This thimble has a plain border with an engraved crown and "Queen Victoria born May 24 1819, Ascended the throne June 20 1837, Crowned June 28 1838".

The left thimble has a plain ribbed border with "Victoria", a crown, and "crowned" and then below <<<<<1st>>>>> "June. 28. 1838". The right thimble also has a ribbed border decorated with a crown interspersed with shamrock, thistle and roses and "Victoria 1st Crowned June 28th 1838".

Wedding

Busts of both Albert and Victoria are to be found on most of the thimbles made to commemorate the Royal Wedding. The border of the left thimble (left) is decorated with the busts and roses, daffodils, shamrock and thistles. The middle thimble (center) is decorated with rose, thistle and clover and a medallion containing the busts of Albert and Victoria, the words "Victoria and Albert" are in the medallion above the busts. The right thimble (right) has small busts and "Albert born Aug 26. 1819" on one side and "Victoria born May 24. 1819" on the other side. "Married at St James's Palace Feb 10, 1840" is stamped on the rim.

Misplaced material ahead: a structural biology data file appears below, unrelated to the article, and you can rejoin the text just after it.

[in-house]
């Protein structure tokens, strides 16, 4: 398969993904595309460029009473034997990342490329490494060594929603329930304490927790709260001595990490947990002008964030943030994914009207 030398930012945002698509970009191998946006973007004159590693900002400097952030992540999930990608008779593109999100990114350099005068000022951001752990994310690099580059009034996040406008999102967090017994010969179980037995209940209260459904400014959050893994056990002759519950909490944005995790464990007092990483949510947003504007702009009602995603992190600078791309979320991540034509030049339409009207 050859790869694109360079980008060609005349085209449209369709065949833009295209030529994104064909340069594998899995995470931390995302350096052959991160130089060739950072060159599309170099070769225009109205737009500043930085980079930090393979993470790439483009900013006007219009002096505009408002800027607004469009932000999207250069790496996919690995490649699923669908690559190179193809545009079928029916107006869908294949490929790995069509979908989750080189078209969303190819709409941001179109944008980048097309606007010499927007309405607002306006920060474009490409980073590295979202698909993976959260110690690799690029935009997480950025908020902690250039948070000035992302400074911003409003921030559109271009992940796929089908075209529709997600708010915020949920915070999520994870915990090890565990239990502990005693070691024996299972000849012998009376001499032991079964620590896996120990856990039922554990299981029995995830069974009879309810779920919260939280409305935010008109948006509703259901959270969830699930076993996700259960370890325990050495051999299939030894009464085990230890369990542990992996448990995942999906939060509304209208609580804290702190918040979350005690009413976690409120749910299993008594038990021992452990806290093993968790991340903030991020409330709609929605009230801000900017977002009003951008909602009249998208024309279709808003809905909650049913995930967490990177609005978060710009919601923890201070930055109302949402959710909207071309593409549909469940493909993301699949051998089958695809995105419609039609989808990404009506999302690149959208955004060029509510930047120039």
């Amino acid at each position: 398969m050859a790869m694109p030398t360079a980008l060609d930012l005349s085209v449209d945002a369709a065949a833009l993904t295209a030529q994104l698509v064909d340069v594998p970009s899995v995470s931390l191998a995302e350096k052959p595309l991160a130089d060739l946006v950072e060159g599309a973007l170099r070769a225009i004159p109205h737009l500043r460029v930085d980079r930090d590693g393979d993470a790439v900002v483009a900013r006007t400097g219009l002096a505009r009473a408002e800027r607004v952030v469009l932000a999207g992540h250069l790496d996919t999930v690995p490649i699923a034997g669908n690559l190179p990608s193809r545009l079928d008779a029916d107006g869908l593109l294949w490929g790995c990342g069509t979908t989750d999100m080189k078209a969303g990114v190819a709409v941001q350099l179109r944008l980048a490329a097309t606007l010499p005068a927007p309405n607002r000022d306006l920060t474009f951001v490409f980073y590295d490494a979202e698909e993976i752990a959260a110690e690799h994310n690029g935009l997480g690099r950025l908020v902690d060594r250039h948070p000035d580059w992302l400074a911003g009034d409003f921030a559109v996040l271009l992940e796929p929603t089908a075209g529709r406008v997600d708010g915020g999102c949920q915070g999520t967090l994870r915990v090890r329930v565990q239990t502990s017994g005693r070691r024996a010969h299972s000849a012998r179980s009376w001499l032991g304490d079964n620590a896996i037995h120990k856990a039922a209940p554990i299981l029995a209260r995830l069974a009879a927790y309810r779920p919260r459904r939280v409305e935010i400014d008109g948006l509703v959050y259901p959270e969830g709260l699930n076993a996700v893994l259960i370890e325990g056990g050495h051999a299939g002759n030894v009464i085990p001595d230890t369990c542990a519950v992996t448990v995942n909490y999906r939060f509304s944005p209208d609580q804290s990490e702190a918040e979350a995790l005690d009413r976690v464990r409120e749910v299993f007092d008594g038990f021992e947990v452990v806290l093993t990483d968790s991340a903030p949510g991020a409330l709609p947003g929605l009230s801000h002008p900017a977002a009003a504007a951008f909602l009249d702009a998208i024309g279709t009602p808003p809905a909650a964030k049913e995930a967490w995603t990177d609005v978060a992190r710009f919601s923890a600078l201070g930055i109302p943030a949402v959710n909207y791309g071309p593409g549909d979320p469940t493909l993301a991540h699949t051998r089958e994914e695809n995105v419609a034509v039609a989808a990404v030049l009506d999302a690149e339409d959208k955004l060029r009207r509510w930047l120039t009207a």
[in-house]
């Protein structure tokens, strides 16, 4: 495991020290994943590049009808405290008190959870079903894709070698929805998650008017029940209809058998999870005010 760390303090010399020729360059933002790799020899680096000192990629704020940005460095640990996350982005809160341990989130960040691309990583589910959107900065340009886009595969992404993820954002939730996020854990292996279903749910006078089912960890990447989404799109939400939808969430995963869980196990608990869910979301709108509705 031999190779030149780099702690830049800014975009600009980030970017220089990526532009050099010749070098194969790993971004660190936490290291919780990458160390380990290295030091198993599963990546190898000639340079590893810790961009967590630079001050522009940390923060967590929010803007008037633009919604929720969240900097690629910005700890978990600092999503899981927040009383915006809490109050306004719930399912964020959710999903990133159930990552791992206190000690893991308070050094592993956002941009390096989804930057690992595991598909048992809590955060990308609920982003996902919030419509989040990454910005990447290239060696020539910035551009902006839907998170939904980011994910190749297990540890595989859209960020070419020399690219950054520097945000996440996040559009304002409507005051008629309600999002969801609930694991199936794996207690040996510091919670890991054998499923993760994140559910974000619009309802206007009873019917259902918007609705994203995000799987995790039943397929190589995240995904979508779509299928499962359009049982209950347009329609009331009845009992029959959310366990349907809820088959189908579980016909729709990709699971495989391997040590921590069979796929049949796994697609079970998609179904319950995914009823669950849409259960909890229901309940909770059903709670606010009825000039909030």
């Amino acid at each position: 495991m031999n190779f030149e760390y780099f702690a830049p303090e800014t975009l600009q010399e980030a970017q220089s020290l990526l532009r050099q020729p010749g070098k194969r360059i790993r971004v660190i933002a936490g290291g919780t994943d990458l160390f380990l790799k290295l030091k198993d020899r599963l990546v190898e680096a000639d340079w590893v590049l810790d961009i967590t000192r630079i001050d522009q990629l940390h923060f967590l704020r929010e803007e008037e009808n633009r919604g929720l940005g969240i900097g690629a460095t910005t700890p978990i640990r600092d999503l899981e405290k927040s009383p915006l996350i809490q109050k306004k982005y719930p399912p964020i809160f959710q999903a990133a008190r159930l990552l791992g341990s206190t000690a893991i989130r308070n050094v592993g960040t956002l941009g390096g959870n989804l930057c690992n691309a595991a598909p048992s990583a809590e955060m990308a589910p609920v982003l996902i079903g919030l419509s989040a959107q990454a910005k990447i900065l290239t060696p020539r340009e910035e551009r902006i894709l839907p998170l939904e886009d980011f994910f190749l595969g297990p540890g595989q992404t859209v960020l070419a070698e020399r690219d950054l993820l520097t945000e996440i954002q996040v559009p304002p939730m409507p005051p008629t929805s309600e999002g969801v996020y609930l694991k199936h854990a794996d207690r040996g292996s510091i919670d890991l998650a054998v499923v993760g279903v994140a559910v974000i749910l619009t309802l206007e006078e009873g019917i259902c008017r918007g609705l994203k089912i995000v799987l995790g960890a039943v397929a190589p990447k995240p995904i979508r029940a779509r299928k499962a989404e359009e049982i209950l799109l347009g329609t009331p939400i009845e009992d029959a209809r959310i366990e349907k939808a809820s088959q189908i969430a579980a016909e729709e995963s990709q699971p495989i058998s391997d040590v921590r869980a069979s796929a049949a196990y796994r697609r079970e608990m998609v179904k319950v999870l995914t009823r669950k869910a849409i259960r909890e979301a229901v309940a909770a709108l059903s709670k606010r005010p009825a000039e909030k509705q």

This heavily dimpled, cast, pewter thimble has "Victoria-Albert 1840" printed around the border and a decorated rim. The original thimble was made to commemorate the wedding of Victoria and Albert by an unknown maker, and this copy was made by Westair Museum Reproductions, Birmingham in the 1990s.

Creation of the Prince of Wales
Edward VII was the second child of Queen Victoria and Prince Albert and within about a month of his birth he was pronounced "Prince of Wales". Several thimbles were made to commemorate this event.

The border of the thimble on the left has a figure on a throne on one side of which "Prince of Wales our future hope" is written and on the other side of which "Heir to British throne born Nov 9 1841" is written. "Christened at Windsor Jany 25 1842" is printed on the rim. The right thimble's (right) border is decorated with the Prince of Wales feathers and "Ich Dien".